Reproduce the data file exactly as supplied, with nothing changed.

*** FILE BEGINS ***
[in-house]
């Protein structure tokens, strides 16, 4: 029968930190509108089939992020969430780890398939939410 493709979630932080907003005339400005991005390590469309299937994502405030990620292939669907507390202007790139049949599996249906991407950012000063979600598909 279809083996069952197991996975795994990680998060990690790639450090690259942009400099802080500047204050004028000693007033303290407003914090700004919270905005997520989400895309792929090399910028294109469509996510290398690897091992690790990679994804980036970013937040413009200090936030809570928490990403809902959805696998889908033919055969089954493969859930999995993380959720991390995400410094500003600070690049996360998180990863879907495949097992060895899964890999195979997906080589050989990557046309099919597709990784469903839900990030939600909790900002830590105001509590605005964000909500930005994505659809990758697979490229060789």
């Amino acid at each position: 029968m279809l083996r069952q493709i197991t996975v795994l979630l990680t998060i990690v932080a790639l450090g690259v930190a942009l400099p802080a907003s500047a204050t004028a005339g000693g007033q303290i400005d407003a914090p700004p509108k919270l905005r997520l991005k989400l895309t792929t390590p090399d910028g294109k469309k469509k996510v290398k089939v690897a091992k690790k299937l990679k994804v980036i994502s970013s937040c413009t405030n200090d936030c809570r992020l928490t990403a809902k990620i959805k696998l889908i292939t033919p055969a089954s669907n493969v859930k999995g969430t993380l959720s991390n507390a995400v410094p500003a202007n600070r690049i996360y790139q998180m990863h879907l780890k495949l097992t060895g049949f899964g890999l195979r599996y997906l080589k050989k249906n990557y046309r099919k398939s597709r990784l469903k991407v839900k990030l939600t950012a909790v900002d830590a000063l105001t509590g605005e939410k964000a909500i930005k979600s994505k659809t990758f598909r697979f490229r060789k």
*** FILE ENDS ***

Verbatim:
[in-house]
């Protein structure tokens, strides 16, 4: 029968930190509108089939992020969430780890398939939410 493709979630932080907003005339400005991005390590469309299937994502405030990620292939669907507390202007790139049949599996249906991407950012000063979600598909 279809083996069952197991996975795994990680998060990690790639450090690259942009400099802080500047204050004028000693007033303290407003914090700004919270905005997520989400895309792929090399910028294109469509996510290398690897091992690790990679994804980036970013937040413009200090936030809570928490990403809902959805696998889908033919055969089954493969859930999995993380959720991390995400410094500003600070690049996360998180990863879907495949097992060895899964890999195979997906080589050989990557046309099919597709990784469903839900990030939600909790900002830590105001509590605005964000909500930005994505659809990758697979490229060789």
């Amino acid at each position: 029968m279809l083996r069952q493709i197991t996975v795994l979630l990680t998060i990690v932080a790639l450090g690259v930190a942009l400099p802080a907003s500047a204050t004028a005339g000693g007033q303290i400005d407003a914090p700004p509108k919270l905005r997520l991005k989400l895309t792929t390590p090399d910028g294109k469309k469509k996510v290398k089939v690897a091992k690790k299937l990679k994804v980036i994502s970013s937040c413009t405030n200090d936030c809570r992020l928490t990403a809902k990620i959805k696998l889908i292939t033919p055969a089954s669907n493969v859930k999995g969430t993380l959720s991390n507390a995400v410094p500003a202007n600070r690049i996360y790139q998180m990863h879907l780890k495949l097992t060895g049949f899964g890999l195979r599996y997906l080589k050989k249906n990557y046309r099919k398939s597709r990784l469903k991407v839900k990030l939600t950012a909790v900002d830590a000063l105001t509590g605005e939410k964000a909500i930005k979600s994505k659809t990758f598909r697979f490229r060789k």